• Per day, this comes out as: £8.33 ÷ 7 = £1.19

  • Per hour: £1.19 ÷ 24 = £0.5

  • You use this room for 5 days each week, for 8 hours per day. This amounts to 40 hours per week, and 160 hours per month. 

  • Therefore: 160 (hours) x £0.5 (hourly cost) = £8

  • £8 can be considered your total monthly cost for heating this room during your working hours. 

You can now claim £8 back per month as a self-employed allowable expense. 

By accurately calculating these expenses each month, you can maximise how much you can claim in self-employed allowable expenses each year.

Simplified expense calculations

HMRC also offers self-employed taxpayers the option to calculate their deductible working from home expenses by using a simplified flat rate calculator. This allows you to work out how much of your utility bills are for business purposes, without having to portion their use based on which area of your house is used for business purposes.

This can be calculated in the following way:

Business hours per month

Flat rate per month

25 to 50


51 to 100


101 and more


For example:

If you worked at home for 50 hours a month for 11 months, but worked 70 hours from home on 1 month, you would calculate that as:

  • 11 months x £10 = 110

  • 1 month x £18 = £18

  • You can claim £128 in total

You can also use the government’s simplified expenses tracker to figure out your deductions.

Internet bills, phone bills, stationary and office supplies

You can claim business related telephone, mobile, and broadband costs as self-employed allowable expenses, as well as equipment costs such as stationary, postage, printing, computer software, computer hardware, and ink cartridges for printing.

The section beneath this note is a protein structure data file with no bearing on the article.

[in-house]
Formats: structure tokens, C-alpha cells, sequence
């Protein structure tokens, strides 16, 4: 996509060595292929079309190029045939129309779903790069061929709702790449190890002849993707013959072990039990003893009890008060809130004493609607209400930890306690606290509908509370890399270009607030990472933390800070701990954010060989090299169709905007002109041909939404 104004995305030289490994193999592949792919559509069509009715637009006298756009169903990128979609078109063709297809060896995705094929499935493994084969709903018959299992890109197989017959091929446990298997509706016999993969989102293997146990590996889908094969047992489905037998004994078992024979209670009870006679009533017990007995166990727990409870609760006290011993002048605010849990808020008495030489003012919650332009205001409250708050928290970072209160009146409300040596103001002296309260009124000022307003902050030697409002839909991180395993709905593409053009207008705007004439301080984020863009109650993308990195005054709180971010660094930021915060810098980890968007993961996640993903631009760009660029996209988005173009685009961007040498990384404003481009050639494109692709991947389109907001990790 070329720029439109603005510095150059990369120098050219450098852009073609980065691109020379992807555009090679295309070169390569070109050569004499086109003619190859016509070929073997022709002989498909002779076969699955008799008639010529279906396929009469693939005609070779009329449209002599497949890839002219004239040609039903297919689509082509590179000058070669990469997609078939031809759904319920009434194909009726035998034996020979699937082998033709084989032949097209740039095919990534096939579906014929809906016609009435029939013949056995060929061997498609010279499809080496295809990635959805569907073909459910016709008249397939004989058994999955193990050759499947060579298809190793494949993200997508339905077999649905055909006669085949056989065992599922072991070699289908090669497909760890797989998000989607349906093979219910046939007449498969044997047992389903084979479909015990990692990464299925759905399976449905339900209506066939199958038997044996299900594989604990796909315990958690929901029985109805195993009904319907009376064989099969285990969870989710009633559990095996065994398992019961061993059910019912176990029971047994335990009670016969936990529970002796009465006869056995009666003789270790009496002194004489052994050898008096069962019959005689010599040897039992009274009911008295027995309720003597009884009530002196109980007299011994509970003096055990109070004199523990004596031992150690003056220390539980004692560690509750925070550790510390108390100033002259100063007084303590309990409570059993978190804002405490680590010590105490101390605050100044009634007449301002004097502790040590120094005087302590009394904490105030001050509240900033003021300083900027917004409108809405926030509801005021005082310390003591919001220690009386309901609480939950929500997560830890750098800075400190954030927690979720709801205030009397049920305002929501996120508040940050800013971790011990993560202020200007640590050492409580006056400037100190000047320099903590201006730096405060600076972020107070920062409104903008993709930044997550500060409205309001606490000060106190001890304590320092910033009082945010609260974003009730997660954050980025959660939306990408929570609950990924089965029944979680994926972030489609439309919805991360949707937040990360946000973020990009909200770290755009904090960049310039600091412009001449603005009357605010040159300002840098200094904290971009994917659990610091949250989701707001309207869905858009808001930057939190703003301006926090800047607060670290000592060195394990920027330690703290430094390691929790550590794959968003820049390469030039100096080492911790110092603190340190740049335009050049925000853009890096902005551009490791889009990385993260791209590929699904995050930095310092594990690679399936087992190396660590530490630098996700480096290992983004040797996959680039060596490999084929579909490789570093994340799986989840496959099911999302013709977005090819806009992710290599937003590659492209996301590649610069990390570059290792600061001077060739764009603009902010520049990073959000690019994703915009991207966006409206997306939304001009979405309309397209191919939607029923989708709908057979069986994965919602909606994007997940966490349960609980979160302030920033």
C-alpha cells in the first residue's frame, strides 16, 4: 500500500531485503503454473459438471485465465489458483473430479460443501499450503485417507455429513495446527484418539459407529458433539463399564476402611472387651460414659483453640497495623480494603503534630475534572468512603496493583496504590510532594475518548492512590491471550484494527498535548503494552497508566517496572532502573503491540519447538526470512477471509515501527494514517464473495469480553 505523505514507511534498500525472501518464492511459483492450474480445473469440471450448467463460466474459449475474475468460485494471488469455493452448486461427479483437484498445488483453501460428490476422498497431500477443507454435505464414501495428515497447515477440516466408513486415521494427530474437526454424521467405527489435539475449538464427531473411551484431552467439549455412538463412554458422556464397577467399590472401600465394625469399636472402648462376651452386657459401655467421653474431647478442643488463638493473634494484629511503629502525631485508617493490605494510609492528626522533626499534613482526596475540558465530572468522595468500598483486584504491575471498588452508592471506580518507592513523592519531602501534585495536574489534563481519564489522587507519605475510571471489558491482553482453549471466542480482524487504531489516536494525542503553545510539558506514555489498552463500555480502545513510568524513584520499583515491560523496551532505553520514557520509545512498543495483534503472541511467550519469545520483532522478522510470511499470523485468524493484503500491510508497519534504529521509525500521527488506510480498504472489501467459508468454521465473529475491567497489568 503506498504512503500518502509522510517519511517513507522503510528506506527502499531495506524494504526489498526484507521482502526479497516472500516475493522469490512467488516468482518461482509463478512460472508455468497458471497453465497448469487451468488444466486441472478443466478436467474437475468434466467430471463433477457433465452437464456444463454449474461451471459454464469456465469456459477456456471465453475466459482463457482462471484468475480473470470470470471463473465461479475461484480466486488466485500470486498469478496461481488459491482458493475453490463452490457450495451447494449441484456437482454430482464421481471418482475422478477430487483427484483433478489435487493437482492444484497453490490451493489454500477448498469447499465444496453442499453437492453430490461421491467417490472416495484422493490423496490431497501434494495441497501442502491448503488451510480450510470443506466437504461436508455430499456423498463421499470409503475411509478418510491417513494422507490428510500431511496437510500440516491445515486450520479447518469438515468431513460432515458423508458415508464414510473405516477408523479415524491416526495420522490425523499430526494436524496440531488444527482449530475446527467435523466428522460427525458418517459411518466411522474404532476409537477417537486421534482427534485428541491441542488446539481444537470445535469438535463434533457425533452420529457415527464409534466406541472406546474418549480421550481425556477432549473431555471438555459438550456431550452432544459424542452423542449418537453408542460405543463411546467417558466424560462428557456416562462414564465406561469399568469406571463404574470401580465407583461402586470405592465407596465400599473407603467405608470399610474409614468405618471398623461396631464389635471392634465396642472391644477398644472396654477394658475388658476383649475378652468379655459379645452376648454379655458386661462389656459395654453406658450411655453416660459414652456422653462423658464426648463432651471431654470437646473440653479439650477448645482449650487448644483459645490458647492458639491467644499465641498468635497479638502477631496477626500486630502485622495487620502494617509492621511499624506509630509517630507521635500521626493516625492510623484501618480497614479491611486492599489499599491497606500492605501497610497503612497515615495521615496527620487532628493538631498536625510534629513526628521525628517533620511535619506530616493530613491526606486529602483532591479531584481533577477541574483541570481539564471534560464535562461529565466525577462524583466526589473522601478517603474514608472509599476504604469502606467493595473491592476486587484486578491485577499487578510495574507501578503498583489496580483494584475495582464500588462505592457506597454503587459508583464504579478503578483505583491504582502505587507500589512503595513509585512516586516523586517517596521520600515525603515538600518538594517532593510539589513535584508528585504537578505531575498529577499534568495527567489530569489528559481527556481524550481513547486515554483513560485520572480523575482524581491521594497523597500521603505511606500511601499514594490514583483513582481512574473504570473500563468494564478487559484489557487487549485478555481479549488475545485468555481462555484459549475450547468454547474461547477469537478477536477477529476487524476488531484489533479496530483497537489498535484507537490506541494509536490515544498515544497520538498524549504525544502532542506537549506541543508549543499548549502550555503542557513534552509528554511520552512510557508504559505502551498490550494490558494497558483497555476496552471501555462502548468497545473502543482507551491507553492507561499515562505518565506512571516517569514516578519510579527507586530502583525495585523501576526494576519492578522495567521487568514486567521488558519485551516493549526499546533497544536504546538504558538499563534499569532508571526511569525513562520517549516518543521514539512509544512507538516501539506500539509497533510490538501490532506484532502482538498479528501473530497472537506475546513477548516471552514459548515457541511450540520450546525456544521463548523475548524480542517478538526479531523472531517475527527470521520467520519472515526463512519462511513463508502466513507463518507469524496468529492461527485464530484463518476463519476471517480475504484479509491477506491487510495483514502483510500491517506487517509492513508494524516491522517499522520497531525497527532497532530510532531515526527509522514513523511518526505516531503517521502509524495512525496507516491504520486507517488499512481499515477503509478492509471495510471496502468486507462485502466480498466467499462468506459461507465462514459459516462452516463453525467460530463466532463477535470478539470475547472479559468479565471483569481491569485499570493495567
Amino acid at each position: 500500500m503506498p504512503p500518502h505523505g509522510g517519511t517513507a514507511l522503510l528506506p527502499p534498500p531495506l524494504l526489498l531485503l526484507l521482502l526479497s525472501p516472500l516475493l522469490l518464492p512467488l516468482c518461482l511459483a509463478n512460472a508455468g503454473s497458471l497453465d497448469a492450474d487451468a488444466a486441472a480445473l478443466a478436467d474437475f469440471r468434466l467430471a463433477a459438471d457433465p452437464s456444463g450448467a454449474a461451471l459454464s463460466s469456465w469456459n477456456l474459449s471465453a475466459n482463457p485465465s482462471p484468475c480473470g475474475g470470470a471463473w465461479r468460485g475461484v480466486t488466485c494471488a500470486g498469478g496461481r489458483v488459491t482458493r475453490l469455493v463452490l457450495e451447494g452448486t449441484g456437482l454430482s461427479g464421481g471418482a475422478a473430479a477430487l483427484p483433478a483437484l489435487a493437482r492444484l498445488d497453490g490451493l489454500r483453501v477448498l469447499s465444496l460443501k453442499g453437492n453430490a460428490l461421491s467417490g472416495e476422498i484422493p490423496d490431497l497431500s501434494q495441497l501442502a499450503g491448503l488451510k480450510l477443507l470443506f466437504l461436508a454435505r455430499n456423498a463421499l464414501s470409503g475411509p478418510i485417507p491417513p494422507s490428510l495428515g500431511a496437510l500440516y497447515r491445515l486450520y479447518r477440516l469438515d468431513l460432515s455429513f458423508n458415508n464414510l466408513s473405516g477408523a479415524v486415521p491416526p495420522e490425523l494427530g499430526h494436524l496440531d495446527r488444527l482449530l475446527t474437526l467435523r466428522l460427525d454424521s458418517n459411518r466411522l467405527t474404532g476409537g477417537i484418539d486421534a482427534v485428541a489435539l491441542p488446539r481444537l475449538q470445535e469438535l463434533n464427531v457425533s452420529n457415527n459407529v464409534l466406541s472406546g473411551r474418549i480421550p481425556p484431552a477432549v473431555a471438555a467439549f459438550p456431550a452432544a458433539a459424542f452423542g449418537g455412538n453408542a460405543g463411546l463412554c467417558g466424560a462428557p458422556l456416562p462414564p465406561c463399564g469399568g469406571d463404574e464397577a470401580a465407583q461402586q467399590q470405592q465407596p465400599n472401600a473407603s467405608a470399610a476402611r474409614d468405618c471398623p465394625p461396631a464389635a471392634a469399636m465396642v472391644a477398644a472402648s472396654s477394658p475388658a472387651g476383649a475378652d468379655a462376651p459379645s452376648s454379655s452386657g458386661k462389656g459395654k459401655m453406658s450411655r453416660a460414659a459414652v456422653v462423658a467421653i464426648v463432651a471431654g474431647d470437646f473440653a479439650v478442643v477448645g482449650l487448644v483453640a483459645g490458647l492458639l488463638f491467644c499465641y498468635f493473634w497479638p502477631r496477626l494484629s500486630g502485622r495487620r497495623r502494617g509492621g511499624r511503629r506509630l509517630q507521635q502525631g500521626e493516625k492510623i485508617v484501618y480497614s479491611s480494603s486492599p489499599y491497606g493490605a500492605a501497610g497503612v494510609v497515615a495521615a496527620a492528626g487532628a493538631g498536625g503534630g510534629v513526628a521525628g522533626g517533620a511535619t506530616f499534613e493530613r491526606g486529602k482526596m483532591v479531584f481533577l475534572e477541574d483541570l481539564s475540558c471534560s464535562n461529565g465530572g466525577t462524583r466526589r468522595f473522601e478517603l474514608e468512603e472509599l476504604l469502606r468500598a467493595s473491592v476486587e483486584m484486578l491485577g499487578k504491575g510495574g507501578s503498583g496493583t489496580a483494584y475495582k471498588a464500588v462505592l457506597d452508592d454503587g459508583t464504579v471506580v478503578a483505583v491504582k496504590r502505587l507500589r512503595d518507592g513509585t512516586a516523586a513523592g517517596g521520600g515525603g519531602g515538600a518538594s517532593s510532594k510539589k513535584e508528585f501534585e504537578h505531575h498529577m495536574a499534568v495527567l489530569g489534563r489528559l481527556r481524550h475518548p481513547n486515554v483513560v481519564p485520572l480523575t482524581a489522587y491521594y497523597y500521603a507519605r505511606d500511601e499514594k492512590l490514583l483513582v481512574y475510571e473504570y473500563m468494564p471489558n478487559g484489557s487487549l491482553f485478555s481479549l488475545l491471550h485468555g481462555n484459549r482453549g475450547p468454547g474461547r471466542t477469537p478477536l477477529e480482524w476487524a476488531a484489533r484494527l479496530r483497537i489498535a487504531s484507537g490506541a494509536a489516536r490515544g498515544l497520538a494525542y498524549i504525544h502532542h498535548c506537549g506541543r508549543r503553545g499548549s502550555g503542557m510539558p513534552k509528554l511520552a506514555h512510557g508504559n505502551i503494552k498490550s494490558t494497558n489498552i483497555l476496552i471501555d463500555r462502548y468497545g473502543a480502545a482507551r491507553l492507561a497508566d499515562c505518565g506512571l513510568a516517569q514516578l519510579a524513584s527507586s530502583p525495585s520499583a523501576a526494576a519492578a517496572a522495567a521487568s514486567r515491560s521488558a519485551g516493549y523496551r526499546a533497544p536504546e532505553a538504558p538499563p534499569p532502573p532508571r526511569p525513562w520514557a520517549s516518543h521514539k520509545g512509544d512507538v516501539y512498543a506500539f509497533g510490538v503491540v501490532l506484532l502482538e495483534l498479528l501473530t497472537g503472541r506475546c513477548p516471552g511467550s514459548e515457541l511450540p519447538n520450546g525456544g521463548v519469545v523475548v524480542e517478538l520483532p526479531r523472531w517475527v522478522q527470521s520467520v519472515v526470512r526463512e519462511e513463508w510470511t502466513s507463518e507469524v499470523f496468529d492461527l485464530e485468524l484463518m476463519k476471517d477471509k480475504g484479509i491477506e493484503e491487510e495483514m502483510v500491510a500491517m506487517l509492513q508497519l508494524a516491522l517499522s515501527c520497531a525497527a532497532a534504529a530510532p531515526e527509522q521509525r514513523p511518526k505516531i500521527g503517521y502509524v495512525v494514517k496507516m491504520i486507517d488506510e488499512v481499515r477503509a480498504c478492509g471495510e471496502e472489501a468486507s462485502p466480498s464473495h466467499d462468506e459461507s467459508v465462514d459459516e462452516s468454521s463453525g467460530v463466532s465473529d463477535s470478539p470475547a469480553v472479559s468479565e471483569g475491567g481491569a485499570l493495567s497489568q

Again, if you work from home using your own broadband or landline telephone, you will need to calculate the proportion of use for your business. For this reason, you may choose to buy a mobile phone specifically for business use.

Banking costs

Costs incurred through your bank, such as interest rates, business loans, alternative finance payments, overdraft charges, credit card charges, hire purchase interest rates, and leasing payments can all be claimed back as self-employed allowable expenses.

If you use a cash-based accounting method, you may claim back up to £500 in interest and bank charges.

Advertising, marketing, and professional costs

You may claim any business related advertising costs as self-employed allowable expenses. This can include physical advertising such as newspaper adverts and sponsored articles, flyers and promotional material, directories, and magazines; as well as digital marketing costs such as advertisements on websites, marketing campaigns, the creation of a website, SEO costs, and pay per click advertising.

If you pay a membership to a trade body or professional organisation membership, or pay for an accountant, surveyor, solicitor, architect, or other professionals, you can also claim this back as a self-employed expense as long as the membership or services are business related.